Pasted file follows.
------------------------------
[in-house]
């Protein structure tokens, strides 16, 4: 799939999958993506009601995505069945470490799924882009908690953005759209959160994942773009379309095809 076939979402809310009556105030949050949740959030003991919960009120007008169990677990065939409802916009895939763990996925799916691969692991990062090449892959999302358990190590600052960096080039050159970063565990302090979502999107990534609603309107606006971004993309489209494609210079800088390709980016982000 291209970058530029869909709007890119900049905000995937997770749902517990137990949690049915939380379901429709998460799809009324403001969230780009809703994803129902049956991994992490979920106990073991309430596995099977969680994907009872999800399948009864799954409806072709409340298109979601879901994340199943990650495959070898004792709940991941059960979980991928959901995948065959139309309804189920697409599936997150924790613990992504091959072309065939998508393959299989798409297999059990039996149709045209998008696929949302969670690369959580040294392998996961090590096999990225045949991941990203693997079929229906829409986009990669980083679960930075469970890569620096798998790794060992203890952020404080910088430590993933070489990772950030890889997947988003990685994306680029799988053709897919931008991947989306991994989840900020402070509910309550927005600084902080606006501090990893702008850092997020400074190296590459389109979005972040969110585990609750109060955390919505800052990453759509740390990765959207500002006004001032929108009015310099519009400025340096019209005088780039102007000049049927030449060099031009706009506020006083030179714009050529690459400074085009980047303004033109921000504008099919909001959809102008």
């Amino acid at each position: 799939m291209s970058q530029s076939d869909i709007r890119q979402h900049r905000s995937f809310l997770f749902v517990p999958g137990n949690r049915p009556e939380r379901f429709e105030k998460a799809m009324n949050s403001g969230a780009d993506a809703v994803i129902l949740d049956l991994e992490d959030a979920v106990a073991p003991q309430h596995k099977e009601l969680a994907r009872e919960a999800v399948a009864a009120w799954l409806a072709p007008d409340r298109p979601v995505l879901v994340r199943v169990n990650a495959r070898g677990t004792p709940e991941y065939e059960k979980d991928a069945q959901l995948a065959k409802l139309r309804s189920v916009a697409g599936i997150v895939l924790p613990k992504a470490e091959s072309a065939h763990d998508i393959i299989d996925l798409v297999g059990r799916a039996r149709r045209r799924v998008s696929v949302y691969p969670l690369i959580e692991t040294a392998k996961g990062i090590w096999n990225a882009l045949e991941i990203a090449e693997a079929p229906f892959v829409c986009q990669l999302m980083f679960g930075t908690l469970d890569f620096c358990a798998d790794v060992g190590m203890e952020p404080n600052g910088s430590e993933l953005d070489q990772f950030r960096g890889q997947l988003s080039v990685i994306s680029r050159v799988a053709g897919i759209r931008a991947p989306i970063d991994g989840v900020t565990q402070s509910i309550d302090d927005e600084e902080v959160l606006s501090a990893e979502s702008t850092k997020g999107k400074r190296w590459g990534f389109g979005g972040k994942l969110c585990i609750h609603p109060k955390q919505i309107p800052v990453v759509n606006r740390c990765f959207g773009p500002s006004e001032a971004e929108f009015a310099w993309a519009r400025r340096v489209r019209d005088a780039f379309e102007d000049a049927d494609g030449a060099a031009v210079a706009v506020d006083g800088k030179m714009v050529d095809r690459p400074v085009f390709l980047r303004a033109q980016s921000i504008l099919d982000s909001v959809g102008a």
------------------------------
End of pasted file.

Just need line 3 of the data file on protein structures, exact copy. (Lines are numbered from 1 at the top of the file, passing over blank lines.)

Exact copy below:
């Amino acid at each position: 799939m291209s970058q530029s076939d869909i709007r890119q979402h900049r905000s995937f809310l997770f749902v517990p999958g137990n949690r049915p009556e939380r379901f429709e105030k998460a799809m009324n949050s403001g969230a780009d993506a809703v994803i129902l949740d049956l991994e992490d959030a979920v106990a073991p003991q309430h596995k099977e009601l969680a994907r009872e919960a999800v399948a009864a009120w799954l409806a072709p007008d409340r298109p979601v995505l879901v994340r199943v169990n990650a495959r070898g677990t004792p709940e991941y065939e059960k979980d991928a069945q959901l995948a065959k409802l139309r309804s189920v916009a697409g599936i997150v895939l924790p613990k992504a470490e091959s072309a065939h763990d998508i393959i299989d996925l798409v297999g059990r799916a039996r149709r045209r799924v998008s696929v949302y691969p969670l690369i959580e692991t040294a392998k996961g990062i090590w096999n990225a882009l045949e991941i990203a090449e693997a079929p229906f892959v829409c986009q990669l999302m980083f679960g930075t908690l469970d890569f620096c358990a798998d790794v060992g190590m203890e952020p404080n600052g910088s430590e993933l953005d070489q990772f950030r960096g890889q997947l988003s080039v990685i994306s680029r050159v799988a053709g897919i759209r931008a991947p989306i970063d991994g989840v900020t565990q402070s509910i309550d302090d927005e600084e902080v959160l606006s501090a990893e979502s702008t850092k997020g999107k400074r190296w590459g990534f389109g979005g972040k994942l969110c585990i609750h609603p109060k955390q919505i309107p800052v990453v759509n606006r740390c990765f959207g773009p500002s006004e001032a971004e929108f009015a310099w993309a519009r400025r340096v489209r019209d005088a780039f379309e102007d000049a049927d494609g030449a060099a031009v210079a706009v506020d006083g800088k030179m714009v050529d095809r690459p400074v085009f390709l980047r303004a033109q980016s921000i504008l099919d982000s909001v959809g102008a």